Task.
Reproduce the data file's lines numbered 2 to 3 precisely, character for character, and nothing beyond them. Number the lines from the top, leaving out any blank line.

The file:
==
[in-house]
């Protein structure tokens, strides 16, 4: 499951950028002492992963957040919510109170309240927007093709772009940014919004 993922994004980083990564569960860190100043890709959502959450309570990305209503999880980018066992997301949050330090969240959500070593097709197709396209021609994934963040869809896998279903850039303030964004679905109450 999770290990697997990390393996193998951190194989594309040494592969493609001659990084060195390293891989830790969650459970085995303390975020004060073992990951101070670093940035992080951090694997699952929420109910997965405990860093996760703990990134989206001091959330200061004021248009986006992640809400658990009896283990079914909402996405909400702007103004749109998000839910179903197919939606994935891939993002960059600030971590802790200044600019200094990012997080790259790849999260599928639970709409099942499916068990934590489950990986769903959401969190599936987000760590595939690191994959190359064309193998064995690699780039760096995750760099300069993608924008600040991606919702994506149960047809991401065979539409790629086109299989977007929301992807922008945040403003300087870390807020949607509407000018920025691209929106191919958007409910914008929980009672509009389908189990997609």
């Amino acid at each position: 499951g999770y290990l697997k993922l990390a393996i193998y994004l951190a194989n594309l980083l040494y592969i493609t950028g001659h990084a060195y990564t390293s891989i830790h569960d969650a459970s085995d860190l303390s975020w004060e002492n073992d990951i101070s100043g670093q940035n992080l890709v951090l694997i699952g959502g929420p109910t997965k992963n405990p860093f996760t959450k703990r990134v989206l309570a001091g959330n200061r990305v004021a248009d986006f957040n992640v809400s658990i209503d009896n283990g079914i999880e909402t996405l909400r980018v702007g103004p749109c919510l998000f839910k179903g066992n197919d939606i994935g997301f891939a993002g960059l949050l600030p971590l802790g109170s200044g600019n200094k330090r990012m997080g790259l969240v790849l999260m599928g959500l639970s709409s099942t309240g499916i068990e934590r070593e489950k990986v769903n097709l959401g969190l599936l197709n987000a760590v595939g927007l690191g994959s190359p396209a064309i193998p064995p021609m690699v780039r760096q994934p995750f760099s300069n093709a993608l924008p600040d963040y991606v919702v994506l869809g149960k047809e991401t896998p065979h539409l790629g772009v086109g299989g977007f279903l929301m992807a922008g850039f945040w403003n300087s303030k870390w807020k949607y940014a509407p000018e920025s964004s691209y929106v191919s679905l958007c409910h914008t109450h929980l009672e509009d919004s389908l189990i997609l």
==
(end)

């Protein structure tokens, strides 16, 4: 499951950028002492992963957040919510109170309240927007093709772009940014919004 993922994004980083990564569960860190100043890709959502959450309570990305209503999880980018066992997301949050330090969240959500070593097709197709396209021609994934963040869809896998279903850039303030964004679905109450 999770290990697997990390393996193998951190194989594309040494592969493609001659990084060195390293891989830790969650459970085995303390975020004060073992990951101070670093940035992080951090694997699952929420109910997965405990860093996760703990990134989206001091959330200061004021248009986006992640809400658990009896283990079914909402996405909400702007103004749109998000839910179903197919939606994935891939993002960059600030971590802790200044600019200094990012997080790259790849999260599928639970709409099942499916068990934590489950990986769903959401969190599936987000760590595939690191994959190359064309193998064995690699780039760096995750760099300069993608924008600040991606919702994506149960047809991401065979539409790629086109299989977007929301992807922008945040403003300087870390807020949607509407000018920025691209929106191919958007409910914008929980009672509009389908189990997609």
């Amino acid at each position: 499951g999770y290990l697997k993922l990390a393996i193998y994004l951190a194989n594309l980083l040494y592969i493609t950028g001659h990084a060195y990564t390293s891989i830790h569960d969650a459970s085995d860190l303390s975020w004060e002492n073992d990951i101070s100043g670093q940035n992080l890709v951090l694997i699952g959502g929420p109910t997965k992963n405990p860093f996760t959450k703990r990134v989206l309570a001091g959330n200061r990305v004021a248009d986006f957040n992640v809400s658990i209503d009896n283990g079914i999880e909402t996405l909400r980018v702007g103004p749109c919510l998000f839910k179903g066992n197919d939606i994935g997301f891939a993002g960059l949050l600030p971590l802790g109170s200044g600019n200094k330090r990012m997080g790259l969240v790849l999260m599928g959500l639970s709409s099942t309240g499916i068990e934590r070593e489950k990986v769903n097709l959401g969190l599936l197709n987000a760590v595939g927007l690191g994959s190359p396209a064309i193998p064995p021609m690699v780039r760096q994934p995750f760099s300069n093709a993608l924008p600040d963040y991606v919702v994506l869809g149960k047809e991401t896998p065979h539409l790629g772009v086109g299989g977007f279903l929301m992807a922008g850039f945040w403003n300087s303030k870390w807020k949607y940014a509407p000018e920025s964004s691209y929106v191919s679905l958007c409910h914008t109450h929980l009672e509009d919004s389908l189990i997609l």